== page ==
Each on their own these are relatively small things but actually doing them all properly is something FLOSS world has not yet ever accomplished.
I think I've just stopped caring.
Not because it no longer interests me, but because the state of things are in such trash that I have no longer any joy in attempting to care about things.
I've lost the intrinsic motivation I used to be filled with.
I agree with you on the observation about the state of the linux 'desktop' ( an oxymoron as most people would disagree on that term itself).
Your decision to "switch" to gnome ( which was designed from the very beginning to restrict choice to itself) pretty much voids any arguments you can make about anything in this context.
As for Eric Raymond, he made a lot of money off of suckers, bailed from RH ( which in itself is one of the chief reasons for linux not getting uptake on the desktop, IMO - true, one cannot blame one co. but if you consider the influuence that one co. has had on the ecosystem...).
CUPS has always worked for me. CUPS is the best thing on linux desktop. It USED to be much better but the NIY mentality of RH, novell ( more like ximian/mono as they pretty much drove novell to the ground there) and canonical have hurt CUPS a little over the years- it is still the best thing linux has. No wonder printer support is one of the better stories linux on the desktop has to tell.
Regarding h/w detenction and support, you haven't the faintest idea what you are talking about - I have used linux since early 2.0 kernels - ON THE DESKTOP. Just to configure sound, you had to manually tweks the system, edit files and reboot. Don't even get me started on video drivers, scanners etc.
Today, most laptops I have bought have most of the h/w supported - video cards ( with h/w accel) and dual monitor, wifi, sound, even touchpad gestures - all this without my intervention.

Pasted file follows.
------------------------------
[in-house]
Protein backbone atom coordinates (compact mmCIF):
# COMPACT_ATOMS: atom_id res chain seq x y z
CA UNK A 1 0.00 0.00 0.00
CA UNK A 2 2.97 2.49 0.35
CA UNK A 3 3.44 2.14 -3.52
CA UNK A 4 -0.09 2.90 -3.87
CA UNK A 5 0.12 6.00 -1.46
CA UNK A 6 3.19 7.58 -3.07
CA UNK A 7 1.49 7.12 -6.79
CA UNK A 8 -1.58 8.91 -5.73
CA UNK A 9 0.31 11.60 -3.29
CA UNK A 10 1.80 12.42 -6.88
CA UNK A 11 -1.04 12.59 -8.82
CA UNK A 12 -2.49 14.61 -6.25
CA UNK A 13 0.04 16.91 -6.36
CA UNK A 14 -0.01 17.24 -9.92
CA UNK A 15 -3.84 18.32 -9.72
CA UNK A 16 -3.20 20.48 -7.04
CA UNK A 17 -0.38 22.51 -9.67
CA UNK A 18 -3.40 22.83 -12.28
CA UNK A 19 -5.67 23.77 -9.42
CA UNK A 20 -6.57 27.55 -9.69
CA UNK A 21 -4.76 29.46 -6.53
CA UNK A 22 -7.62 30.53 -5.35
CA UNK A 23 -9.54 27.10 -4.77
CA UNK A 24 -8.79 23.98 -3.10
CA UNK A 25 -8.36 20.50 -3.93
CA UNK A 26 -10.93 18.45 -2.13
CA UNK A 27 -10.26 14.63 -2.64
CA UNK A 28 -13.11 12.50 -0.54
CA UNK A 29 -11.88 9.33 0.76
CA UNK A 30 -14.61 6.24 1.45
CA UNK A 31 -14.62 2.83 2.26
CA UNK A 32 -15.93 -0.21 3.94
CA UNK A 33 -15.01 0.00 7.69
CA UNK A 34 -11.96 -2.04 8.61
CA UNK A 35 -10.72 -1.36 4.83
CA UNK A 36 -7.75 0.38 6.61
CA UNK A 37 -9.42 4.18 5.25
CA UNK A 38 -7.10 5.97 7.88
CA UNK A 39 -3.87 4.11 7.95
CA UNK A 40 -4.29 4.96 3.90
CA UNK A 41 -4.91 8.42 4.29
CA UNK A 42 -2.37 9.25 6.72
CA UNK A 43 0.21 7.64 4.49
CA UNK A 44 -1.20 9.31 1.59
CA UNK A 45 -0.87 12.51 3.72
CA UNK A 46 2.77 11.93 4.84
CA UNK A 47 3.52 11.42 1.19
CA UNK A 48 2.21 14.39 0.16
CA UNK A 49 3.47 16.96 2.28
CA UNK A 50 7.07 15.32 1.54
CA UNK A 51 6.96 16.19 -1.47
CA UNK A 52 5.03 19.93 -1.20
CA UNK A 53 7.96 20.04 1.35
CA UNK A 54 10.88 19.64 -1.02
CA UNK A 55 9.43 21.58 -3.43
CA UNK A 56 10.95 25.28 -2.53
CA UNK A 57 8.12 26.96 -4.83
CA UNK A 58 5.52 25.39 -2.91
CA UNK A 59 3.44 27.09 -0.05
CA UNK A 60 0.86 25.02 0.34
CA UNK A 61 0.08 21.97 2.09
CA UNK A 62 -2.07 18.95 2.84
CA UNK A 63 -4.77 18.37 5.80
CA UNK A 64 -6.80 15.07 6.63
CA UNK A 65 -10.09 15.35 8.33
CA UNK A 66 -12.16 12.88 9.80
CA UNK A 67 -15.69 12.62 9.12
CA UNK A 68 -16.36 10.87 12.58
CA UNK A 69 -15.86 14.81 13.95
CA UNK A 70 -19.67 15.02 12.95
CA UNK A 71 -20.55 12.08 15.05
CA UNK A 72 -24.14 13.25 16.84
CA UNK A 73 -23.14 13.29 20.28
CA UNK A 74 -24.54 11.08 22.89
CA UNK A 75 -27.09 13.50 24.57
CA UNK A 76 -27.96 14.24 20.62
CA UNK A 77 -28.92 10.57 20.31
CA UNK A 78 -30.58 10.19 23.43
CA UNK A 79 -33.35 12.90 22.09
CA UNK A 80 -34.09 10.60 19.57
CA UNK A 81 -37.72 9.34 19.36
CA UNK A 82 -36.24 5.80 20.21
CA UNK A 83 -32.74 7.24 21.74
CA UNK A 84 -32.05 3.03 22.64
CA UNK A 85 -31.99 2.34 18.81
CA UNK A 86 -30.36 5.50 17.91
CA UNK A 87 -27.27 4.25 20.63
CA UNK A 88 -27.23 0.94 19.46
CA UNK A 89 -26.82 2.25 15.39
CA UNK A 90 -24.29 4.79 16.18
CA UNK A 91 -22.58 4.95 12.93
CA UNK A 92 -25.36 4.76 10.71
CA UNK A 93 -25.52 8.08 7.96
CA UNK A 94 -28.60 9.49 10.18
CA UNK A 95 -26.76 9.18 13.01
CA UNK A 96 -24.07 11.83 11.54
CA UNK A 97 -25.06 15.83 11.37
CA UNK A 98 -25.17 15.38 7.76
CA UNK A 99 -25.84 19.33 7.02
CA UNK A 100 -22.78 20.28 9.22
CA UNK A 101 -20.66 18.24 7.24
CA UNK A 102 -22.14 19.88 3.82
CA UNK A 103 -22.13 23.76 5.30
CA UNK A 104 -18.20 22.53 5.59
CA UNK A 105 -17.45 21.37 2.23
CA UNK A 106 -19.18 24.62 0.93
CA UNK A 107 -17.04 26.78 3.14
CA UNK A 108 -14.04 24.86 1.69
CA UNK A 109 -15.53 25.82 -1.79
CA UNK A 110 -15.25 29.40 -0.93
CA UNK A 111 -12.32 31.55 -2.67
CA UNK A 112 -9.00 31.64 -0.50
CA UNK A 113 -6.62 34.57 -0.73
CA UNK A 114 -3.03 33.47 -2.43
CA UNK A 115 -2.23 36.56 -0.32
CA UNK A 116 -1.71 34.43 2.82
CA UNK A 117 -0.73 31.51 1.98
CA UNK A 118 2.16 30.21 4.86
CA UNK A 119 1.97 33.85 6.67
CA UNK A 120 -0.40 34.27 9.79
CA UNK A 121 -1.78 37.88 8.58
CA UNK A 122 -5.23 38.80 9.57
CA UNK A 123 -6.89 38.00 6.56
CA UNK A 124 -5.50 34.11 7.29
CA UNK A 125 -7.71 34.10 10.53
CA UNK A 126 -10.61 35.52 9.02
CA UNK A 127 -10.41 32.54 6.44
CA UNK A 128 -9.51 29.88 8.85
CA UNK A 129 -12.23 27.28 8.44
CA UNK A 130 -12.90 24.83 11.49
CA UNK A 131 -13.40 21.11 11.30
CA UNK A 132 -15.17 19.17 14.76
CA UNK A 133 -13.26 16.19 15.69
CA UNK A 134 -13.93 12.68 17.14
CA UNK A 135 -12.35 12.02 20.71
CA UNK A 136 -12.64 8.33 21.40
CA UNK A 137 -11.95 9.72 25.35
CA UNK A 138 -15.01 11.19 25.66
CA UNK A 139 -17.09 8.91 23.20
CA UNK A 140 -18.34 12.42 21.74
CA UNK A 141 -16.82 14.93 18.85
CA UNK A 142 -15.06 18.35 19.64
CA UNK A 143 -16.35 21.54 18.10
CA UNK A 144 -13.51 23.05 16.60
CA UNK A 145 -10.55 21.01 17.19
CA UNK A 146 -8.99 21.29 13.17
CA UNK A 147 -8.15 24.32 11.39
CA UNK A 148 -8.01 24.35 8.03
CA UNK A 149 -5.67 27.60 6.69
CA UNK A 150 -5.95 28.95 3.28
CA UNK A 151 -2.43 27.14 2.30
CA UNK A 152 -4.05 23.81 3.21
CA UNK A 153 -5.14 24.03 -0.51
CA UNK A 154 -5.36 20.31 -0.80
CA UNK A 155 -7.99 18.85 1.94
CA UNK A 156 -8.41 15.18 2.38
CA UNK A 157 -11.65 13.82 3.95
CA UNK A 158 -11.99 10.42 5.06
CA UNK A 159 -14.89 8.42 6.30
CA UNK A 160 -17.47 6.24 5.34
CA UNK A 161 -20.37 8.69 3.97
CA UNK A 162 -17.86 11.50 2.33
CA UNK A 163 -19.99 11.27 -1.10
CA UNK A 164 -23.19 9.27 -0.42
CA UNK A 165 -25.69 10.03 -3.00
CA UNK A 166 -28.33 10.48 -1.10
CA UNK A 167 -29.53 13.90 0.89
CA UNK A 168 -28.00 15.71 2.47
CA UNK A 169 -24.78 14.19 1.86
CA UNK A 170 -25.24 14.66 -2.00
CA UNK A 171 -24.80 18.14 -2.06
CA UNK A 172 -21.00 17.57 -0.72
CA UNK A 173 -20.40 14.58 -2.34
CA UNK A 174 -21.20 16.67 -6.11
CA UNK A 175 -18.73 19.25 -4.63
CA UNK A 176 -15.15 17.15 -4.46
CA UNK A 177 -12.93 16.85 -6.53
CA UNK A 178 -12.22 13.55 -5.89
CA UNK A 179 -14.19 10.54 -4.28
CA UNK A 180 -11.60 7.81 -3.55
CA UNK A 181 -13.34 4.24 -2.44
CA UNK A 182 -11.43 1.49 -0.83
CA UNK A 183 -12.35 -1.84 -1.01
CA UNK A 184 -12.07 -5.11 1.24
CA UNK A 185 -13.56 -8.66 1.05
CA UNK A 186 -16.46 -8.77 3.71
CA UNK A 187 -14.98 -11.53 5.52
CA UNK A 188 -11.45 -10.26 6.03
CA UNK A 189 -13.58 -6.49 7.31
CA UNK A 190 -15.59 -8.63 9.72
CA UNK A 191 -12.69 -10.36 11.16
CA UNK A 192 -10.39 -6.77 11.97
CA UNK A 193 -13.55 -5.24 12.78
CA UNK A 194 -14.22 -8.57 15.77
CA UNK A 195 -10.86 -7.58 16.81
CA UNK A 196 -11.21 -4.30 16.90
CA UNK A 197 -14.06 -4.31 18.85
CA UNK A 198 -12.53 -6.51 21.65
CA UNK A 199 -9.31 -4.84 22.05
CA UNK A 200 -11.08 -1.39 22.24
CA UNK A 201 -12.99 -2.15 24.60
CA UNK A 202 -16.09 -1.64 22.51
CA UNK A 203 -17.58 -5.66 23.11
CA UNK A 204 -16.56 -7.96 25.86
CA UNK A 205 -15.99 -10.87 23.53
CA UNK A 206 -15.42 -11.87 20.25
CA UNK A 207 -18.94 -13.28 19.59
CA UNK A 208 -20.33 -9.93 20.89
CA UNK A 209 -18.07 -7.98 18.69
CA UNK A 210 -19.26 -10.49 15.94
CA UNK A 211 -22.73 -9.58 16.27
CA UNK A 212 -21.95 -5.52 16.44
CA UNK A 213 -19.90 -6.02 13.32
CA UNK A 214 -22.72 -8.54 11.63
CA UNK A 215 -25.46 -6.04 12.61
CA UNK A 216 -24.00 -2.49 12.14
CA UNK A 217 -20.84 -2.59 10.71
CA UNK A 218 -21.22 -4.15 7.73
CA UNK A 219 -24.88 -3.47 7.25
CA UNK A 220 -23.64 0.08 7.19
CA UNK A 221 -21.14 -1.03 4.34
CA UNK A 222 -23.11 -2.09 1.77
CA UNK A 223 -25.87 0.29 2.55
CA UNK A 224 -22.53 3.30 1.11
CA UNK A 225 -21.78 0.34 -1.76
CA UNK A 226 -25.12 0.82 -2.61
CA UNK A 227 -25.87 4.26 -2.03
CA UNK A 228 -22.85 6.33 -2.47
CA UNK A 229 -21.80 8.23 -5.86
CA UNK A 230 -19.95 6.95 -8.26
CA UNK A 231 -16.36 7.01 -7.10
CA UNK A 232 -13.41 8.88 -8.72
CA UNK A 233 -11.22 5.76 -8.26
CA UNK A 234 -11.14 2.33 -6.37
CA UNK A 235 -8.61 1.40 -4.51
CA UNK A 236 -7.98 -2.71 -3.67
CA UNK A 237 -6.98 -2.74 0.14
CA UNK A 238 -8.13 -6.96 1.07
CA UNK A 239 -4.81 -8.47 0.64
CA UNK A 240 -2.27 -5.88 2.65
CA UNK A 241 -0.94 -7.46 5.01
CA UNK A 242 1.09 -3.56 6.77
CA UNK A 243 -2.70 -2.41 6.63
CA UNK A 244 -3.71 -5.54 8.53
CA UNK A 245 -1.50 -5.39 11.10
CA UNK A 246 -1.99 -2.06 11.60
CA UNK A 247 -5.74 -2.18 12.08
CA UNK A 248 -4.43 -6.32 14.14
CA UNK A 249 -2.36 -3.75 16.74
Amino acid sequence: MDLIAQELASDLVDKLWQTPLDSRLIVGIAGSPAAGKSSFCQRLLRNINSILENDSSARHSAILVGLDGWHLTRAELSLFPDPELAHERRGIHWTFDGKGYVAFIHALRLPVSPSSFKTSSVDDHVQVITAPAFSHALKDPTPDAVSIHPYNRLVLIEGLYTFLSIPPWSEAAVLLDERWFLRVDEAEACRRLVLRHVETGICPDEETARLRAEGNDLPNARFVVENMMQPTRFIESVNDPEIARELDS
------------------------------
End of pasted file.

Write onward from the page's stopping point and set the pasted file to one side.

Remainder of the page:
I am afraid I have to diagree with the rest of your article.
Thanks for the article!
I've used various distros over the last five or six years and finally switched back to Windows full time about six months ago. Sometimes Linux works really really well, other times I'd spend valuable time fixing random issues - usually on brand new installs that would break for whatever reason...
Finally the newness of a different OS (was burned out on Windows), better security than Windows, and the other good things Linux does better than the competition were outweighed by the disproportionately large amount of time making it work drove me away. And I fix computers for a living... Does it matter if Ubuntu installs in 25 minutes flat with no need for mucking around with drivers, AV, etc, if the install drops to a GRUB rescue prompt or broken GDM after the first installation of updates? I had a regular customer I'd install Linux on his machines for that just switched to OS X because of the same problems...
Glitches are good and well, but what really sucks is much of the communities response to such stories/complaints/experiences. Usually it's something along the lines of "I never have those problems, you're doing something wrong". Almost like an inability for self criticism... Linux may run many mission critical systems I wouldn't want a Windows machine/OS doing, but if it doesn't work for the average user.... why is it hard to understand why it hasn't been adopted in home/small office segments?
I was checking Linux news stuff yesterday and just noticed for the first time the large amount of articles such as "How to install Firefox 6 in Ubuntu" showing various terminal commands. WTF? Just go to the Firefox page and download the installer.... needlessly complicated unless you're a Linux systems admin - which it seems much of the community doesn't realize most of us are not.
Competition is good, but IMO Linux for desktop, home, small office can't keep up at the moment.
I've been running Gentoo Linux since 2003, and have come to believe that it takes a special kind of person to really want to run Linux on the desktop. Personally, I love it, but I have no problems seeing why almost everybody else would consider it a nightmare.
During most of the Nineties, I worked in a team who remotely managed about 500 Unix System V servers, and learned my way thoroughly around the system. Then for a few years, I worked as an admin on Windows NT. Going from Windows 2000 to Linux on my personal desktop felt like coming home. Yes, the "Linux" desktop (which really is an oxymoron as Linux refers to the kernel) has a lot of warts, but like Lex in Jurassic Park I can say: "It's a UNIX system! I know this!"